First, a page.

Gene essentiality, miniature inverted-repeat transposable elements and pigmentation in Porphyromonas gingivalis: Convergence at a unique glycosyltransferase.
disease is a bacterially-induced ailment which results in inflammation, destruction of
oral structural integrity, loss of teeth and systemic comorbidities. It is a
polymicrobial disease in which no single bacterial species is sufficient or necessary to
elicit disease. Yet several periodontopathic species such as Porphyromonas gingivalis
have been associated with disease ... read moreoccurrence and progression. P. gingivalis is a
Gram-negative anaerobic bacterial species with a subgingival oral cavity niche. P.
gingivalis elaborates numerous virulence factors that aid in its ability to colonize,
evade immune system clearance and cause disease. The most recognizable phenotypic
feature, which doubles as an important virulence factor, is black colony pigmentation.
Pigmentation of P. gingivalis protects against phagocytosis, UV damage and oxidative
damage, and non-pigmented mutants have been shown to be avirulent in animal infection
models. Another important virulence feature, on a molecular level as opposed to
macroscopic colony pigmentation, is lipopolysaccharide. P. gingivalis can display at
least five different lipid-A versions as well as two distinct O-antigen moieties of
lipopolysaccharide, which carry different immunomodulatory capabilities. A third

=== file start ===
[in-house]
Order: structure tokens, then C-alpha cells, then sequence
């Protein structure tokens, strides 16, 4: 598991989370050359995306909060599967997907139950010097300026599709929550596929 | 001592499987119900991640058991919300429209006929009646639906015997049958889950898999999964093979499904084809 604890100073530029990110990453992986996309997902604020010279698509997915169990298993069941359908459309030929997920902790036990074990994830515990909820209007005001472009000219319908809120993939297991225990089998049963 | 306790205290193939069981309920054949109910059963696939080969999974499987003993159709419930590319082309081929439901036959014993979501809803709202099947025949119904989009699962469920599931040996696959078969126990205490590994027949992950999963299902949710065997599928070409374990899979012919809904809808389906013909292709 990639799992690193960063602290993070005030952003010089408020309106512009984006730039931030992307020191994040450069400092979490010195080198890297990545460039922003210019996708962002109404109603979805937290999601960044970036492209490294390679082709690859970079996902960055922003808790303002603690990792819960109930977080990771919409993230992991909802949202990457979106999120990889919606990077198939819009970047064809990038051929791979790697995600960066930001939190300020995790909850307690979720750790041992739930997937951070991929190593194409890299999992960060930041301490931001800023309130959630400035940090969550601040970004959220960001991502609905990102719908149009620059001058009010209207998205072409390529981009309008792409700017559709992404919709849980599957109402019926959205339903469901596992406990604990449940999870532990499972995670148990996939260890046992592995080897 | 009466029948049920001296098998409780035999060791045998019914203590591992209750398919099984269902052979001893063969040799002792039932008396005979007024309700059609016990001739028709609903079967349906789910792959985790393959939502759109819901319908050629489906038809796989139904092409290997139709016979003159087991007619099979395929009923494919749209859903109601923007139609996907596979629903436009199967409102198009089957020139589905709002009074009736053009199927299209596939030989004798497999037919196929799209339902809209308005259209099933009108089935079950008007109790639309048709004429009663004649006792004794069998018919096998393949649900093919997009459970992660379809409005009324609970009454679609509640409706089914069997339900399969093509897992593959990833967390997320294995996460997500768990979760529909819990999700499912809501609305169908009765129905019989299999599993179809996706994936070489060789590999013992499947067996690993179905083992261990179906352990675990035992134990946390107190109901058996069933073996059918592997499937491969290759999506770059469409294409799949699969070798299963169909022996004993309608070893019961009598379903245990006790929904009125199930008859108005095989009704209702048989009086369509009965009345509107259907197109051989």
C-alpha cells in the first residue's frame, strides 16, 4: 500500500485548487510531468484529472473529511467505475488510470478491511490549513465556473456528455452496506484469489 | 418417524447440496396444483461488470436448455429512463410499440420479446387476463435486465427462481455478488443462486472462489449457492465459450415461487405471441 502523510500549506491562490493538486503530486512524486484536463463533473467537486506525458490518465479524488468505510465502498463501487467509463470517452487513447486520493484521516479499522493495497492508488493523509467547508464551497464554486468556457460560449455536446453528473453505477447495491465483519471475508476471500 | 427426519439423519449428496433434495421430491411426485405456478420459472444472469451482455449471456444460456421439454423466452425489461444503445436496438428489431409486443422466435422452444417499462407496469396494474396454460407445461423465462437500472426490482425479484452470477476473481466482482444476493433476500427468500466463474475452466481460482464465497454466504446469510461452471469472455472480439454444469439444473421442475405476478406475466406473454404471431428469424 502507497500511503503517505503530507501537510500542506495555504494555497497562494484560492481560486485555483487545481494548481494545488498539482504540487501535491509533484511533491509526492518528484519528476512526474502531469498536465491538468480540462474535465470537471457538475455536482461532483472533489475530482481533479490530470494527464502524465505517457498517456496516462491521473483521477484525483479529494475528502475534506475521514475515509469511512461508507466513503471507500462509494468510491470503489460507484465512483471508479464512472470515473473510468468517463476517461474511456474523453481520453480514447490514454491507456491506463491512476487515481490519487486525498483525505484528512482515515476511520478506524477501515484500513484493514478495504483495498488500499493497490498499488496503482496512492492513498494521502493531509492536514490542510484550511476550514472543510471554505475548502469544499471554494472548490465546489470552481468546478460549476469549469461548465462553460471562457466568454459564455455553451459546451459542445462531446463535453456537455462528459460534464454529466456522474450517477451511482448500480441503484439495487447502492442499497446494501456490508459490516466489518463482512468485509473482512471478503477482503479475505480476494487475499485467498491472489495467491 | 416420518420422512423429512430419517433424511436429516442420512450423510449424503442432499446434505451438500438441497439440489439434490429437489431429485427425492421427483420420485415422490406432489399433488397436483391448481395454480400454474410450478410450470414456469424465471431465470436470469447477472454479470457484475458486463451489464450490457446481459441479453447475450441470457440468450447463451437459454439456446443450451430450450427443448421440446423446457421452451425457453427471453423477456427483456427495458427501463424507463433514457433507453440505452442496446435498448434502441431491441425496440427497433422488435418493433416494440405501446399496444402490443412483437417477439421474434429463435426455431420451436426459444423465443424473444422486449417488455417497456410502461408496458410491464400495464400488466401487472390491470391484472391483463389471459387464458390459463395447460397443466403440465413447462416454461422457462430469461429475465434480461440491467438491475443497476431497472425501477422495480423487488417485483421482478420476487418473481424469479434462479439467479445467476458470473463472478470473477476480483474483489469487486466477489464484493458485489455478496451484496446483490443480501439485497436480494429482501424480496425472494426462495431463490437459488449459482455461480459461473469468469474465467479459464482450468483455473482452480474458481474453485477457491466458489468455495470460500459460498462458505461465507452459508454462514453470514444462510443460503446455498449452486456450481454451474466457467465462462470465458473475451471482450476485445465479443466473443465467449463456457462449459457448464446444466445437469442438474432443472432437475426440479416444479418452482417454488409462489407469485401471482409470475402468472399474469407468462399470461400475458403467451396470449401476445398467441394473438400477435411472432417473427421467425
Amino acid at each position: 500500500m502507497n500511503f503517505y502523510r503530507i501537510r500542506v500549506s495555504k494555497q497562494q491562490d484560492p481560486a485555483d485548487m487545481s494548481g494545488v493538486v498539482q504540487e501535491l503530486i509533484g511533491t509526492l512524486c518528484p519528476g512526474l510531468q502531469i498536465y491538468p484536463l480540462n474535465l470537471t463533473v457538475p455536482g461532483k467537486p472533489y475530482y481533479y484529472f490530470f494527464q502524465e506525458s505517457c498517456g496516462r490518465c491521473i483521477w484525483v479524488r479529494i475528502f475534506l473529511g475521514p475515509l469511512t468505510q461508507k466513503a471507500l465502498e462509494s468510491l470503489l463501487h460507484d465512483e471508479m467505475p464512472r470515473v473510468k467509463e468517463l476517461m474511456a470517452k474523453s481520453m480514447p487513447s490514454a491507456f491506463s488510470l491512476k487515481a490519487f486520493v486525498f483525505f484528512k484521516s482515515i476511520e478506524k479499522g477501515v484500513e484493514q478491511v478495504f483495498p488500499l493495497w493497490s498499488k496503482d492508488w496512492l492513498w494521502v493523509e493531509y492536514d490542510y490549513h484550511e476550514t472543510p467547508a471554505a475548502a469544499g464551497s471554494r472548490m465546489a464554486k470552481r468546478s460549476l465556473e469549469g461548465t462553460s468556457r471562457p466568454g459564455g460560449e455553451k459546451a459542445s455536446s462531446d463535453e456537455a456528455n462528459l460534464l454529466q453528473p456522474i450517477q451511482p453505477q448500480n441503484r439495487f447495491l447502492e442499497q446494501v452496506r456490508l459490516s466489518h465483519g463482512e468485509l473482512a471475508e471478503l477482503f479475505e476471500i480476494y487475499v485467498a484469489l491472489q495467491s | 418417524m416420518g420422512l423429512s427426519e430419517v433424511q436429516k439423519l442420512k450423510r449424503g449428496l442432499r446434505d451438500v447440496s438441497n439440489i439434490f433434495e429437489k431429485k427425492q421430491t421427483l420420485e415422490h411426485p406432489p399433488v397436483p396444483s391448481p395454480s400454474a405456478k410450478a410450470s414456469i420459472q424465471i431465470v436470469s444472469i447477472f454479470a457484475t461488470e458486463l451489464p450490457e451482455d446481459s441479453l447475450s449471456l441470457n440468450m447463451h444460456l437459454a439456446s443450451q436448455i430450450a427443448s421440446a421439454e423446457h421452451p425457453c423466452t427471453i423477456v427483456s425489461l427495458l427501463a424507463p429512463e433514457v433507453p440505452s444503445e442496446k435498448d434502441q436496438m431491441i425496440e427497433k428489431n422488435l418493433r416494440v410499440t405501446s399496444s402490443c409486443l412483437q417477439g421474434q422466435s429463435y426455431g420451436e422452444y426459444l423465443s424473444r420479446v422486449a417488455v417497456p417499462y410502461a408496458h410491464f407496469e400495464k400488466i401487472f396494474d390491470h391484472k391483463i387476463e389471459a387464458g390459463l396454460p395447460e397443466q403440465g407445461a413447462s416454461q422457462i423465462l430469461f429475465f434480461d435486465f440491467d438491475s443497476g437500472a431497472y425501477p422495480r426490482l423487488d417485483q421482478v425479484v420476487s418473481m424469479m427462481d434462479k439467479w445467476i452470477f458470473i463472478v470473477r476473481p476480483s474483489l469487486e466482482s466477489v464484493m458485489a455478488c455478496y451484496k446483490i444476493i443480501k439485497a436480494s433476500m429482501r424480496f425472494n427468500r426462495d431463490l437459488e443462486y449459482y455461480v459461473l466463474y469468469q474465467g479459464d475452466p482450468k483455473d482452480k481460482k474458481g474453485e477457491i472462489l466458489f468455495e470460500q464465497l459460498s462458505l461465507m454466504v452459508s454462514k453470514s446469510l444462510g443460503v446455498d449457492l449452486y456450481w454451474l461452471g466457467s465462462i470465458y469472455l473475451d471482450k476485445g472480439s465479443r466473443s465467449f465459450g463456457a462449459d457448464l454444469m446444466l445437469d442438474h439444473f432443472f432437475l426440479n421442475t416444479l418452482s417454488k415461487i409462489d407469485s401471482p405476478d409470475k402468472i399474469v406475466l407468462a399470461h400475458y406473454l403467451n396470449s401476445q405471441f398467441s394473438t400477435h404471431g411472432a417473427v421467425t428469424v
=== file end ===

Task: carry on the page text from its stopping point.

virulence feature, on a genetic and genomic level, is a diverse repertoire of mobile and
repetitive elements. Intra-strain chromosomal rearrangement and transcriptional
modulation have been demonstrated for mobile and repetitive elements in P. gingivalis,
and the potential of interstrain and interspecies genetic transfer allows for clone and
population-level adaptation. We chose to further investigate the virulence factors of P.
gingivalis by adapting and developing transposon mutagenesis using a transposon system
and coupling it with sequencing technology for P. gingivalis. After generating the
transposon mutant library we characterized the in vitro essential genes of P. gingivalis
and began investigating colony pigmentation and tetrapyrrole metabolism. Through
screening the library for colony pigmentation defects and selecting the library under
variable nutrient conditions we identified a novel miniature inverted-repeat
transposable element that has connections to pigmentation and haem metabolism as well as
a lipopolysaccharide-affecting gene that is necessary for proper colony pigmentation.
Understanding the pathways and mechanisms relating to P. gingivalis colony pigmentation,
as well as the genetic elements capable of modulating the genomic and transcriptomic
landscape, will allow for better understanding of a keystone periodontopathic species on
a basic genetic and metabolic level along with potential for targeted clinical
Thesis (Ph.D.)--Tufts University, 2015.
Submitted to the Dept. of Molecular Microbiology.
Advisor: Linden Hu.
Committee: Andrew Camilli, Michael Malamy, Carol Kumamoto, and Margaret Duncan.
Keywords: Microbiology, Genetics, and Molecular biology.read less
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